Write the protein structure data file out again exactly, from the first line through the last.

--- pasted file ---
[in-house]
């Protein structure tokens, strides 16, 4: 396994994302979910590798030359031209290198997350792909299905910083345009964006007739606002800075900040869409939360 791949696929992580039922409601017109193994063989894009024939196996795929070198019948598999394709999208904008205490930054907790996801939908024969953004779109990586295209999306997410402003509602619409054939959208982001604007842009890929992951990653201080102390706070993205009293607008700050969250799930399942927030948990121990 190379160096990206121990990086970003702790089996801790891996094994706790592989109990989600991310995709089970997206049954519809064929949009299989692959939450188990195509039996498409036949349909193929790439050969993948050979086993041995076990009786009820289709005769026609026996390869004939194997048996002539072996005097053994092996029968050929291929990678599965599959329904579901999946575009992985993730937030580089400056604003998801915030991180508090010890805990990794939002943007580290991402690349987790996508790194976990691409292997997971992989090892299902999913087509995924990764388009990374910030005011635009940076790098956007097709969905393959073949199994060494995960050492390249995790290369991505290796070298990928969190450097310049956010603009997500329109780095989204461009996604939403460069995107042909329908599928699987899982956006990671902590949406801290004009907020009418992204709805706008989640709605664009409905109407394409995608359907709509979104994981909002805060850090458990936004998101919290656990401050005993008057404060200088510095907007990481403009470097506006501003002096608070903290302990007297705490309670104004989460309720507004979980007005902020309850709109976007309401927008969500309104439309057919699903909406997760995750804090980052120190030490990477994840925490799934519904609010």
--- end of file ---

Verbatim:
[in-house]
């Protein structure tokens, strides 16, 4: 396994994302979910590798030359031209290198997350792909299905910083345009964006007739606002800075900040869409939360 791949696929992580039922409601017109193994063989894009024939196996795929070198019948598999394709999208904008205490930054907790996801939908024969953004779109990586295209999306997410402003509602619409054939959208982001604007842009890929992951990653201080102390706070993205009293607008700050969250799930399942927030948990121990 190379160096990206121990990086970003702790089996801790891996094994706790592989109990989600991310995709089970997206049954519809064929949009299989692959939450188990195509039996498409036949349909193929790439050969993948050979086993041995076990009786009820289709005769026609026996390869004939194997048996002539072996005097053994092996029968050929291929990678599965599959329904579901999946575009992985993730937030580089400056604003998801915030991180508090010890805990990794939002943007580290991402690349987790996508790194976990691409292997997971992989090892299902999913087509995924990764388009990374910030005011635009940076790098956007097709969905393959073949199994060494995960050492390249995790290369991505290796070298990928969190450097310049956010603009997500329109780095989204461009996604939403460069995107042909329908599928699987899982956006990671902590949406801290004009907020009418992204709805706008989640709605664009409905109407394409995608359907709509979104994981909002805060850090458990936004998101919290656990401050005993008057404060200088510095907007990481403009470097506006501003002096608070903290302990007297705490309670104004989460309720507004979980007005902020309850709109976007309401927008969500309104439309057919699903909406997760995750804090980052120190030490990477994840925490799934519904609010």